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Robert D Feinman

Fun with Perspectives



One of the nice features of digital image editing is the ability to make complicated perspective changes.

Here is the full frame of an image taken at the new Time Warner building on Columbus Circle in NYC.

I was interested in the pattern of bright squares in the lobby, but was forced to shoot off center from the second floor balcony.

The resulting image has severe image distortions.

Original
Original Image
To correct this I used the standard Photoshop perspective tool.

First I dragged some guides into the image.

Then I adjusted the selection outline with the transform perspective tool so that the top of the outside windows and the close edge of the lobby floor were parallel to the frame edge.

This is what the dialog looked like just before I committed the changes.
perspective dialog
Perspective Dialog
This is the image after the adjustments.

The vertical sides of the lobby floor converge towards the entry, but most people would find this acceptable.

This is the version I would normally use as my final display.
after perspective
After Perspective
However, digital image editing allows for even more creative changes.

Let's do this again this time using the crop with perspective tool.

Here is the first step of the crop dialog. The portion to be removed is marked in yellow.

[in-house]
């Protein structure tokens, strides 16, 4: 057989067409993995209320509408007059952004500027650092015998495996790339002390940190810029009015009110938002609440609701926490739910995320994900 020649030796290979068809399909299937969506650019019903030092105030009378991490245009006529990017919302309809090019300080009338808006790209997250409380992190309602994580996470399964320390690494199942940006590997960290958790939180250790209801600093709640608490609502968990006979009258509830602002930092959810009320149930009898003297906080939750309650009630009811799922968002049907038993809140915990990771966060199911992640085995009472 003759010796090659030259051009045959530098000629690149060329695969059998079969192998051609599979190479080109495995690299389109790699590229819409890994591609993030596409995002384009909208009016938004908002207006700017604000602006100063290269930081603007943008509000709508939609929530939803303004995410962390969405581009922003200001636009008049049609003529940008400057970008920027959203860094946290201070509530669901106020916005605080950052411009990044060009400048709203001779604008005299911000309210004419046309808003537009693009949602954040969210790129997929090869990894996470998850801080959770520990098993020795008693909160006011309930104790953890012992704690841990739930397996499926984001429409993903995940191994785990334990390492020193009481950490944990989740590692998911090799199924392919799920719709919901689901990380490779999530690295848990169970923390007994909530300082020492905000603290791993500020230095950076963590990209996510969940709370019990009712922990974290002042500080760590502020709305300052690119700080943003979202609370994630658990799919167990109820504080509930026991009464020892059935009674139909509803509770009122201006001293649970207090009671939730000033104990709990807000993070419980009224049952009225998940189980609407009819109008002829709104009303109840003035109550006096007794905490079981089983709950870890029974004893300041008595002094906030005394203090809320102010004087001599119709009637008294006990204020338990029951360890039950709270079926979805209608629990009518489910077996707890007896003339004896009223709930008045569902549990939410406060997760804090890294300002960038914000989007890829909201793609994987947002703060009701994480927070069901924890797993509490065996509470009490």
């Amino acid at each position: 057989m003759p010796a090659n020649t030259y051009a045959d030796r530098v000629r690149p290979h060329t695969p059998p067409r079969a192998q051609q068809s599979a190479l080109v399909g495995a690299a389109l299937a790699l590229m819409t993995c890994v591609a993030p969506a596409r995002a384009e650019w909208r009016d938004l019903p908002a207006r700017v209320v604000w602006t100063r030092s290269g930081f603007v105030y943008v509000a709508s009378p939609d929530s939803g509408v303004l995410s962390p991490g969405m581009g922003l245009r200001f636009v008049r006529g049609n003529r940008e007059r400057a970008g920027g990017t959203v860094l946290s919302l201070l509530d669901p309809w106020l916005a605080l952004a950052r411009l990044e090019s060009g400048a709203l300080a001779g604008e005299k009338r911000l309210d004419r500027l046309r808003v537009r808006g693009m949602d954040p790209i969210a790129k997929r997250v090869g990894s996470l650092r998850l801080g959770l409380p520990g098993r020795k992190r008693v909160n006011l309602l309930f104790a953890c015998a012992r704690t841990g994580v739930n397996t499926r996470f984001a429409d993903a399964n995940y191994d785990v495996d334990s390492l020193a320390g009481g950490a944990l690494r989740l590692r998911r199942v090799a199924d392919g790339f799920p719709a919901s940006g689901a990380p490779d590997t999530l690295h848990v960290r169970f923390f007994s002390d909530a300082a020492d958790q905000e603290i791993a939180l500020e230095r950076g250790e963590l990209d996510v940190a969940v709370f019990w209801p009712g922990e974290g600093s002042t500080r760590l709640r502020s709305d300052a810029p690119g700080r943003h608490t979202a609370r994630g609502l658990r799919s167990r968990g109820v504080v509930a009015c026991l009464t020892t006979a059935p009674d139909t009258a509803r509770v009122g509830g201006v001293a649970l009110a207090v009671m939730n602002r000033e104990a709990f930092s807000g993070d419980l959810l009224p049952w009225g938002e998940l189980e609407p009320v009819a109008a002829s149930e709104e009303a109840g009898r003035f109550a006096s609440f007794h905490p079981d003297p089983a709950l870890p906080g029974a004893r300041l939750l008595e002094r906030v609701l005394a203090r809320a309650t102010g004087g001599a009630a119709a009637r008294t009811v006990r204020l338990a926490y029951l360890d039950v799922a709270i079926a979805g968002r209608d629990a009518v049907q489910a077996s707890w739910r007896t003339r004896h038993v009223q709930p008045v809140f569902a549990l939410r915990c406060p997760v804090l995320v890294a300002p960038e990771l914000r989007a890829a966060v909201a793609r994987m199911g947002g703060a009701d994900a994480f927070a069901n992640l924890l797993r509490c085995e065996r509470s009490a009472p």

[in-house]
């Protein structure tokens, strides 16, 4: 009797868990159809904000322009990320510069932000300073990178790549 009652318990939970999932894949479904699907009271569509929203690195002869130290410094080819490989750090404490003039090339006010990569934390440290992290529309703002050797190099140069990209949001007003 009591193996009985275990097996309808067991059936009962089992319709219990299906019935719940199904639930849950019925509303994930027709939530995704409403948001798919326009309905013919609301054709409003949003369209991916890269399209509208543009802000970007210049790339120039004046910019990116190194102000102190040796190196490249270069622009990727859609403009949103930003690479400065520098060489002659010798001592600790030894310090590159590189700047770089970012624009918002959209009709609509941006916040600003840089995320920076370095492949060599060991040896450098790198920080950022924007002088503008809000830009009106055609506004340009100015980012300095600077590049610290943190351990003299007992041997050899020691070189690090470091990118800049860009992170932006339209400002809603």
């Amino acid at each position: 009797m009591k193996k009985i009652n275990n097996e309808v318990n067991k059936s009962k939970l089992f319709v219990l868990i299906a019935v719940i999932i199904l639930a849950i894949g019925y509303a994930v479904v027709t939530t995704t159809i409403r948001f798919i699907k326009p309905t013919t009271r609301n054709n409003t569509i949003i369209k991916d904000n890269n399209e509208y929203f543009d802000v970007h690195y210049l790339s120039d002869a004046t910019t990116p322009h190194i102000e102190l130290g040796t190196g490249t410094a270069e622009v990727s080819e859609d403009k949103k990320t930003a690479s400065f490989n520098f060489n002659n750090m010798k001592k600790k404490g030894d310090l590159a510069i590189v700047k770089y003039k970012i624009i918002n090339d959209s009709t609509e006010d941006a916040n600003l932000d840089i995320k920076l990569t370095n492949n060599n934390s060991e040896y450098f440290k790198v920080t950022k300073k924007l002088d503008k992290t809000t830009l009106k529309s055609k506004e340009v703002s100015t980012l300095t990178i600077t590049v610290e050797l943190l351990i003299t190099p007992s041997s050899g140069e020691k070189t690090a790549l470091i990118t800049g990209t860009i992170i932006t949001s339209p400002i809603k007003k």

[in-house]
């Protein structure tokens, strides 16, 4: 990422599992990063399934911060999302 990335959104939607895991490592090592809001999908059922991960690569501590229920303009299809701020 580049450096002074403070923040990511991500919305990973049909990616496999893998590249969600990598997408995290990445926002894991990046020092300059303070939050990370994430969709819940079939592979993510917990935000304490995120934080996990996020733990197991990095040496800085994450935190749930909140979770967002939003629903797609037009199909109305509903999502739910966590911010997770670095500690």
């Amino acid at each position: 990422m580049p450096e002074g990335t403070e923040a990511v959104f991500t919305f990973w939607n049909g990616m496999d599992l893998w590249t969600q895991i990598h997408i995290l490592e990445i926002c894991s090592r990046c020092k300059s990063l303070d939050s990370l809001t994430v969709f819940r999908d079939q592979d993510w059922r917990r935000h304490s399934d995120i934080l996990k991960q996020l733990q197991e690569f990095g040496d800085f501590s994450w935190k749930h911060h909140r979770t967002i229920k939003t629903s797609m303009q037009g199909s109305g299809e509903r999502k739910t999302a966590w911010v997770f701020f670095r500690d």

We have moved the crop corners to just outside the floor pattern and parallel to each edge.
crop step 1
Crop with Perspective -  step 1
We have now moved the crop edges outward while keeping them at the same angle as above.

This way we will keep some of the surrounding image, but will apply the  proper perspective transformation.
crop perspective step 2
Crop with Perspective - step 2
Here is the final image after a little further cropping and resizing.

Notice the floor pattern is now a perfect rectangle. We could only get this image vantage point if we were floating one story above the lobby!

Of course, it's not really the same as a true arial shot, the people are all stretched vertically and we don't see straight down the escalator.

But, who says we need to be completely realistic?

Which treatment do you prefer?
after crop
Cropped with Perspective
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© 2004 Robert D Feinman